It’s Disgusting To Make South Africa’s Sportspeople Pay To Represent Their Country By Cheryl Roberts

9 Feb

Tevin Kok in south african hockey teamKwezi Duma - IMG_5668 

#SportsRepresentationPersonalCostsMustFall

It’s difficult to believe that South Africa’s sportspeople and athletes must still personally pay for their costs to represent their country. Admittedly, this doesn’t happen in all sports; certainly not in the corporate sports such as rugby, football and cricket. But it is happening in many other sports, like hockey and swimming and most sports at provincial levels of representation.

This contributes to and sustains class division and inequality in sport and also subscribes to white privilege being maintained because the reality is that in South Africa it is whites who have access to money; much, much more than black and working class people.

Sports like hockey and swimming are white-dominated with some black participants and clubs around the country. But having to pay towards coast for international and national participation takes its toll and stresses black and working class parents who eventually can’t manage the burden anymore. This impacts on the black child and youth in sport who eventually fall off the sport’s radar and out of the sport, leaving the sport to be represented by mostly whites.

One of South Africa’s promising teenage hockey players, Tevin Kok got selected to represent SA and make his internationals senior debut in January. 19 year old Tevin, from Kokstad in KZN managed got his parents to pay his air fare to Cape Town and he secured accommodation with a friend, so that he could represent his country in an international series.

Another hockey event is due to be played in Cape Town in late February and young Tevin got selected again. Up until yesterday Tevin thought he wouldn’t be playing in the tournament because he’s parents said they couldn’t afford to pay for him. Fortunately, Tevin has enrolled at the University of Pretoria and the university’s hockey club has stepped in, saying they will pay his travel costs.

For the past years, players of both women’s and men’s senior and junior teams representing hockey, have been called upon to contribute personally towards their costs of participation.

This also happens in swimming where seniors and juniors participating in various swim championships are told they must pay towards their representation. One of SA’s promising junior swimmers, 14 year old Kwezi Duma has represented her country but her parents have had to pay towards her international participation.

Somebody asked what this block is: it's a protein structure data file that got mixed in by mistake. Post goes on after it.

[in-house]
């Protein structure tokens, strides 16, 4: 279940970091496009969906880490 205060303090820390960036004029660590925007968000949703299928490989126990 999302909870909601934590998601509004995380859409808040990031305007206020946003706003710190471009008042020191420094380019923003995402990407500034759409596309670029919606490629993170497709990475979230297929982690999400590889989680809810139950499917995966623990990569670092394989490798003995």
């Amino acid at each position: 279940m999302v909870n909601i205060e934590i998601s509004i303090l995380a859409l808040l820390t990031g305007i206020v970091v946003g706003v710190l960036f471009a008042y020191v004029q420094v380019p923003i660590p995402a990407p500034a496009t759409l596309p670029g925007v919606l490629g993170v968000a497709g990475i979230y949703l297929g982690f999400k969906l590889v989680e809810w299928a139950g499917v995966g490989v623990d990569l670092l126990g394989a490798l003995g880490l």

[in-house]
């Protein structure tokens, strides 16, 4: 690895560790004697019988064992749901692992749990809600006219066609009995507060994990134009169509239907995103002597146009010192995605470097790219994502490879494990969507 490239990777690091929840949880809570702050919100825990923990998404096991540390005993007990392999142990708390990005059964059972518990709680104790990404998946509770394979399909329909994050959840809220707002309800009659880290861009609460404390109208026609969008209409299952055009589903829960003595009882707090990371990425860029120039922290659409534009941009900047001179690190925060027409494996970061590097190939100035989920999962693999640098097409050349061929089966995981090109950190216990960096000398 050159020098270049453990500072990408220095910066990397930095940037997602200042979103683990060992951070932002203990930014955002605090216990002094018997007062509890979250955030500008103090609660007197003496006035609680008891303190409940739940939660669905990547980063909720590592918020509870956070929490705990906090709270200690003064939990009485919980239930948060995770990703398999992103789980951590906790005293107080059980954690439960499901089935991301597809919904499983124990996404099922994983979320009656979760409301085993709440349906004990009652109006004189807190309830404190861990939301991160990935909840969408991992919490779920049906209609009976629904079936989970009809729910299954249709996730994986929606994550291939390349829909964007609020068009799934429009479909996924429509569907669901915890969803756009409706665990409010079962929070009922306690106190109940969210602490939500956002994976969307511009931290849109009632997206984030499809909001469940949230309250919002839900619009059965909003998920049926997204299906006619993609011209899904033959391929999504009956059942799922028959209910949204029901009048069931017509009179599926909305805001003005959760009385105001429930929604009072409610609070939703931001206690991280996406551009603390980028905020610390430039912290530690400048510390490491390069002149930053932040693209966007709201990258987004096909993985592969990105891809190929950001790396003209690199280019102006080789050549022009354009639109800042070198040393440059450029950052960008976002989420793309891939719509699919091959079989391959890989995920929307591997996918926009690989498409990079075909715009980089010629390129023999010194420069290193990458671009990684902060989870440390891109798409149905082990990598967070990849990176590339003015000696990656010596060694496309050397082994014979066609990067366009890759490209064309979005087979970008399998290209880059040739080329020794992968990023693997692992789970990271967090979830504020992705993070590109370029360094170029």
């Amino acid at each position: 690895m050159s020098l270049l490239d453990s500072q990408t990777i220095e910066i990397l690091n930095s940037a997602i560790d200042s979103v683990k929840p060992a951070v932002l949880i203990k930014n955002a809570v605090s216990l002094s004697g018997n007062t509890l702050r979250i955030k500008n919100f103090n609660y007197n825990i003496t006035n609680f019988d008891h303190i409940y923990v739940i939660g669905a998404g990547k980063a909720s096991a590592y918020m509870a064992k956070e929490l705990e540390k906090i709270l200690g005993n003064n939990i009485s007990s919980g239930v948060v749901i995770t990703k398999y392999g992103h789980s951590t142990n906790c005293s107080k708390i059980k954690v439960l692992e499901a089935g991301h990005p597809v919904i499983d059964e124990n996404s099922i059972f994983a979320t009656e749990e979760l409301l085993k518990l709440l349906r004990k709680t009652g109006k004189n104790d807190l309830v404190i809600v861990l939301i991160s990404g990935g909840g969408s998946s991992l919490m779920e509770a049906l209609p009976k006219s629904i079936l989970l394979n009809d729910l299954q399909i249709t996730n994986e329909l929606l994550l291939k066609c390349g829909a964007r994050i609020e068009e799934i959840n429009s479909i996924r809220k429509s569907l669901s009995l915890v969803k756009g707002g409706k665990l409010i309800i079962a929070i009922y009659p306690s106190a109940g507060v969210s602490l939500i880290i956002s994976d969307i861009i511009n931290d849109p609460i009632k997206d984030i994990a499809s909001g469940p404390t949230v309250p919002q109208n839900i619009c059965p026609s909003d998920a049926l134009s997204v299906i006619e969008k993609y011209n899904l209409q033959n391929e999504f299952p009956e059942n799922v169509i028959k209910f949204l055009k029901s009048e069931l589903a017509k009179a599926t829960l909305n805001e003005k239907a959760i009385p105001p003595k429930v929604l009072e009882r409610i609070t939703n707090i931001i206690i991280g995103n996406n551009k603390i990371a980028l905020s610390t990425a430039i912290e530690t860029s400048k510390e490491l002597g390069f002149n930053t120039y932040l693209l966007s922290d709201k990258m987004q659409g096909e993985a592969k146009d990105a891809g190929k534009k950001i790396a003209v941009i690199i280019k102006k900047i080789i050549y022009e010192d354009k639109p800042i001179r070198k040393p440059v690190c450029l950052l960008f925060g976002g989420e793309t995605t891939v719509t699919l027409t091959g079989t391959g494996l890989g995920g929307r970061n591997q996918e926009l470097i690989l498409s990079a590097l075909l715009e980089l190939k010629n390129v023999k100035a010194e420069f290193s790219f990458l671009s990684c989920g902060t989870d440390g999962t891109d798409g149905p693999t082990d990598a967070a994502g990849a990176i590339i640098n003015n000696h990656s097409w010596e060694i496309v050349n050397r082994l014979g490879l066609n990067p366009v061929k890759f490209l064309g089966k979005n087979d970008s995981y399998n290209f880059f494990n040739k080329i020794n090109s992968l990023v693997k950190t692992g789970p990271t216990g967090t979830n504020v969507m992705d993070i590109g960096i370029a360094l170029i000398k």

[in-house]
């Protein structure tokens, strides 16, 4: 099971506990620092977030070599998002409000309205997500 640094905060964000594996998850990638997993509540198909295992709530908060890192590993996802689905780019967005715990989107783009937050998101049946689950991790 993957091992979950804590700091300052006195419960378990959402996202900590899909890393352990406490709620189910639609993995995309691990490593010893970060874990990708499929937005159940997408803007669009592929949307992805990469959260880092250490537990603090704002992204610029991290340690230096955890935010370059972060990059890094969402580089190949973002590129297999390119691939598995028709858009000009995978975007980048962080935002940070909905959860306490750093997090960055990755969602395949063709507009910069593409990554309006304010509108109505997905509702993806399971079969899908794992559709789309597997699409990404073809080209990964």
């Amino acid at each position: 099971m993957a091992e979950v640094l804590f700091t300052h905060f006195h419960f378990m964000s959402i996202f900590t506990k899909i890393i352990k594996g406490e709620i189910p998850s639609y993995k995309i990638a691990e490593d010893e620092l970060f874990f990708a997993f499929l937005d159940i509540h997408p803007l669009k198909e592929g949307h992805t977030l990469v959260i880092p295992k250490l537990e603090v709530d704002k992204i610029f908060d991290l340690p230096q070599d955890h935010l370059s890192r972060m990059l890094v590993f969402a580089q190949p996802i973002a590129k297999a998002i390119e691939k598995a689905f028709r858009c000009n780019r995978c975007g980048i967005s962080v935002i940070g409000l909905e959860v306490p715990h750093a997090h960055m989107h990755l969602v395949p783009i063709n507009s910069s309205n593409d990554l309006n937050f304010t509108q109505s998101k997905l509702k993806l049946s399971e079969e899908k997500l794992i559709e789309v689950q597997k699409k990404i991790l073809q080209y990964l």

This pay-to-represent doesn’t occur when athletes and sportspeople are representing official events administered by SASCOC, such as the Olympic Games and All African Games and others, and when the athletes are being supported by SASCOC. But this happens often when the sports federations participate in events organised by their continental and international federations.

In South Africa, a country of vast social and economic inequalities, this challenge of contributing and paying personally to participate nationally and internationally in sport lends itself to class status and white privilege being maintained in a sport, because whites are more able to have the money or access money, unlike black parents.

Although white parents also complain about the pressurised demands of having to pay personally for their child’s representation, the white athletes always seem to come up with the money while the black players (all athletes who are not white) struggle and sometimes get left behind.

This also happens every year for provincial representation, especially in sports like netball, softball and baseball where players in various age group teams get selected then get told they must pay for their representation and participation.

Instead of concentrating on tournament preparation, the players must concentrate on tournament fundraising, get stressed out and nervous because they don’t know if they going to make the tournament.

The national teams of hockey, swimming and netball are white-dominated with a few black players. National sports like netball are popular in working class communities and amongst blacks. Having to pay for provincial and international representation also means erecting barriers for black players in sport.

South Africa’s national sports policy should be that no athlete of whatever colour, class or gender or sportsperson must pay for international representation.

However, with so many sports federations affiliated to SASCOC and most of them, like sailing and show jumping, being white-dominated and elite, perhaps a national policy of international participation should be adopted by SASCOC, stating that only sports with majority black participation will be funded/assisted for international participation.

This is not a racist opinion or viewpoint. This is a positive, transformative opinion, one which will ensure that black and working class athletes, because of their class and colour status, will not be excluded from national and international participation in sport, because of money.

 

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